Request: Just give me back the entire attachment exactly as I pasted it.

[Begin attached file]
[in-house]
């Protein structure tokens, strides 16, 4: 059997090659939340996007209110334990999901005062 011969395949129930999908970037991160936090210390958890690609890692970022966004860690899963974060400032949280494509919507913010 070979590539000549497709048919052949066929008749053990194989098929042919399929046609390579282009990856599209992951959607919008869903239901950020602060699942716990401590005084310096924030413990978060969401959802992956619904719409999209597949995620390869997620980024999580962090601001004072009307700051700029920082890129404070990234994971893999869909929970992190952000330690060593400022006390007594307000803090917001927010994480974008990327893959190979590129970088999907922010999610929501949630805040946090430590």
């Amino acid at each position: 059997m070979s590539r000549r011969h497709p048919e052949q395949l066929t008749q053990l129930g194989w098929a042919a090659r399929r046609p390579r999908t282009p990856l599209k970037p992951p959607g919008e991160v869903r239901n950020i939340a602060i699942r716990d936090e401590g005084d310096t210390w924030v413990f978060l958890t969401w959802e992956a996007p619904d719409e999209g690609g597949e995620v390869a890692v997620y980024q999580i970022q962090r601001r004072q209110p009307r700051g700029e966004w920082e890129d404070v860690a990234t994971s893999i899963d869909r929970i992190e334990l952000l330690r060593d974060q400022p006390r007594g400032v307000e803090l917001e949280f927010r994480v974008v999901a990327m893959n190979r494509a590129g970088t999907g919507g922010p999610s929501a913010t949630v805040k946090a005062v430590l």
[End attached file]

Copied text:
[in-house]
């Protein structure tokens, strides 16, 4: 059997090659939340996007209110334990999901005062 011969395949129930999908970037991160936090210390958890690609890692970022966004860690899963974060400032949280494509919507913010 070979590539000549497709048919052949066929008749053990194989098929042919399929046609390579282009990856599209992951959607919008869903239901950020602060699942716990401590005084310096924030413990978060969401959802992956619904719409999209597949995620390869997620980024999580962090601001004072009307700051700029920082890129404070990234994971893999869909929970992190952000330690060593400022006390007594307000803090917001927010994480974008990327893959190979590129970088999907922010999610929501949630805040946090430590």
């Amino acid at each position: 059997m070979s590539r000549r011969h497709p048919e052949q395949l066929t008749q053990l129930g194989w098929a042919a090659r399929r046609p390579r999908t282009p990856l599209k970037p992951p959607g919008e991160v869903r239901n950020i939340a602060i699942r716990d936090e401590g005084d310096t210390w924030v413990f978060l958890t969401w959802e992956a996007p619904d719409e999209g690609g597949e995620v390869a890692v997620y980024q999580i970022q962090r601001r004072q209110p009307r700051g700029e966004w920082e890129d404070v860690a990234t994971s893999i899963d869909r929970i992190e334990l952000l330690r060593d974060q400022p006390r007594g400032v307000e803090l917001e949280f927010r994480v974008v999901a990327m893959n190979r494509a590129g970088t999907g919507g922010p999610s929501a913010t949630v805040k946090a005062v430590l």